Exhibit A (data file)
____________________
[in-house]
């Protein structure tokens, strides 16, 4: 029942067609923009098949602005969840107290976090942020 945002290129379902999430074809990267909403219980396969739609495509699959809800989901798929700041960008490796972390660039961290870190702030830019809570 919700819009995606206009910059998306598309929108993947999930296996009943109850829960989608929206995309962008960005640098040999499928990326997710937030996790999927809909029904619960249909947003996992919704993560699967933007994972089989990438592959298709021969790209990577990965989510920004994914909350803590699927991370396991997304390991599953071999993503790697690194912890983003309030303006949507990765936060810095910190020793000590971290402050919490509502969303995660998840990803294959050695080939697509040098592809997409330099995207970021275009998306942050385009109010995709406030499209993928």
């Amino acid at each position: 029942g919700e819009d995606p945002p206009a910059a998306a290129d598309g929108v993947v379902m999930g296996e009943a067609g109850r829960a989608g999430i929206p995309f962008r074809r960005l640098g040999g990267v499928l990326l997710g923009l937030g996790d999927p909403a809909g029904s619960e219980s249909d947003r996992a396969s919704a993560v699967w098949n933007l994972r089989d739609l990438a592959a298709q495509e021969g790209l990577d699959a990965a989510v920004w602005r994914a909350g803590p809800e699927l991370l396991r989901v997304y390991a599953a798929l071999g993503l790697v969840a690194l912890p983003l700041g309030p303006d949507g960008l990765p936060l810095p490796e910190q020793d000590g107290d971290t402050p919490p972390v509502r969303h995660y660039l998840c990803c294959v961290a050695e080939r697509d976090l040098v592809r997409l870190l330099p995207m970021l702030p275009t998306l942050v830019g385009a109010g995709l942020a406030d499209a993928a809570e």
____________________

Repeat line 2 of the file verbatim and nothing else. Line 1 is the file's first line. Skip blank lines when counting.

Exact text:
């Protein structure tokens, strides 16, 4: 029942067609923009098949602005969840107290976090942020 945002290129379902999430074809990267909403219980396969739609495509699959809800989901798929700041960008490796972390660039961290870190702030830019809570 919700819009995606206009910059998306598309929108993947999930296996009943109850829960989608929206995309962008960005640098040999499928990326997710937030996790999927809909029904619960249909947003996992919704993560699967933007994972089989990438592959298709021969790209990577990965989510920004994914909350803590699927991370396991997304390991599953071999993503790697690194912890983003309030303006949507990765936060810095910190020793000590971290402050919490509502969303995660998840990803294959050695080939697509040098592809997409330099995207970021275009998306942050385009109010995709406030499209993928």